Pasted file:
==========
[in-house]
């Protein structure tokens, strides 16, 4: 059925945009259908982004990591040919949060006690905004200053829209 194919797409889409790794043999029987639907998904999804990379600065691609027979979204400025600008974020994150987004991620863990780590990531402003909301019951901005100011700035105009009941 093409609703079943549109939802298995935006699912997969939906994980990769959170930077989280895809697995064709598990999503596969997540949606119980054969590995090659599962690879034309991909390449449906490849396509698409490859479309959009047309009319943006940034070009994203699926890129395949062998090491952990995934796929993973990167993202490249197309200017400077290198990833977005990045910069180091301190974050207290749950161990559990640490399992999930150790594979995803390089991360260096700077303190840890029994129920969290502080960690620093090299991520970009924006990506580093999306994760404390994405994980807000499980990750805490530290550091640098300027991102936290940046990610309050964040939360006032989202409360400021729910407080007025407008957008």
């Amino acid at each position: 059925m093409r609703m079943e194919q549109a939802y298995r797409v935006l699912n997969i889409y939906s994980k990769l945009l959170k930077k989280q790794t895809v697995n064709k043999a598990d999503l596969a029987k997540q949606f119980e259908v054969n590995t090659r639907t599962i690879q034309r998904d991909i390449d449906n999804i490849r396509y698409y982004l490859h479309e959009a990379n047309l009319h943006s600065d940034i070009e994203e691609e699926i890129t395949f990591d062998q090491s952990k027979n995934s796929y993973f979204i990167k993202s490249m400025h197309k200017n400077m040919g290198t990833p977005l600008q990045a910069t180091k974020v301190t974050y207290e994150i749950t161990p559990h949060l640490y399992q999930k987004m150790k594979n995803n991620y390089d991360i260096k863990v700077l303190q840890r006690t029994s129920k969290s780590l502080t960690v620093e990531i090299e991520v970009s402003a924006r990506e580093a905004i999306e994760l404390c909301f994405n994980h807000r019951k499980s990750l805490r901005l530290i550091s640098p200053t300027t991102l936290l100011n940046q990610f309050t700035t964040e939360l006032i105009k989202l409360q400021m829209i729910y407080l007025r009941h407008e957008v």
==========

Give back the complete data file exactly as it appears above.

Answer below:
[in-house]
């Protein structure tokens, strides 16, 4: 059925945009259908982004990591040919949060006690905004200053829209 194919797409889409790794043999029987639907998904999804990379600065691609027979979204400025600008974020994150987004991620863990780590990531402003909301019951901005100011700035105009009941 093409609703079943549109939802298995935006699912997969939906994980990769959170930077989280895809697995064709598990999503596969997540949606119980054969590995090659599962690879034309991909390449449906490849396509698409490859479309959009047309009319943006940034070009994203699926890129395949062998090491952990995934796929993973990167993202490249197309200017400077290198990833977005990045910069180091301190974050207290749950161990559990640490399992999930150790594979995803390089991360260096700077303190840890029994129920969290502080960690620093090299991520970009924006990506580093999306994760404390994405994980807000499980990750805490530290550091640098300027991102936290940046990610309050964040939360006032989202409360400021729910407080007025407008957008």
């Amino acid at each position: 059925m093409r609703m079943e194919q549109a939802y298995r797409v935006l699912n997969i889409y939906s994980k990769l945009l959170k930077k989280q790794t895809v697995n064709k043999a598990d999503l596969a029987k997540q949606f119980e259908v054969n590995t090659r639907t599962i690879q034309r998904d991909i390449d449906n999804i490849r396509y698409y982004l490859h479309e959009a990379n047309l009319h943006s600065d940034i070009e994203e691609e699926i890129t395949f990591d062998q090491s952990k027979n995934s796929y993973f979204i990167k993202s490249m400025h197309k200017n400077m040919g290198t990833p977005l600008q990045a910069t180091k974020v301190t974050y207290e994150i749950t161990p559990h949060l640490y399992q999930k987004m150790k594979n995803n991620y390089d991360i260096k863990v700077l303190q840890r006690t029994s129920k969290s780590l502080t960690v620093e990531i090299e991520v970009s402003a924006r990506e580093a905004i999306e994760l404390c909301f994405n994980h807000r019951k499980s990750l805490r901005l530290i550091s640098p200053t300027t991102l936290l100011n940046q990610f309050t700035t964040e939360l006032i105009k989202l409360q400021m829209i729910y407080l007025r009941h407008e957008v």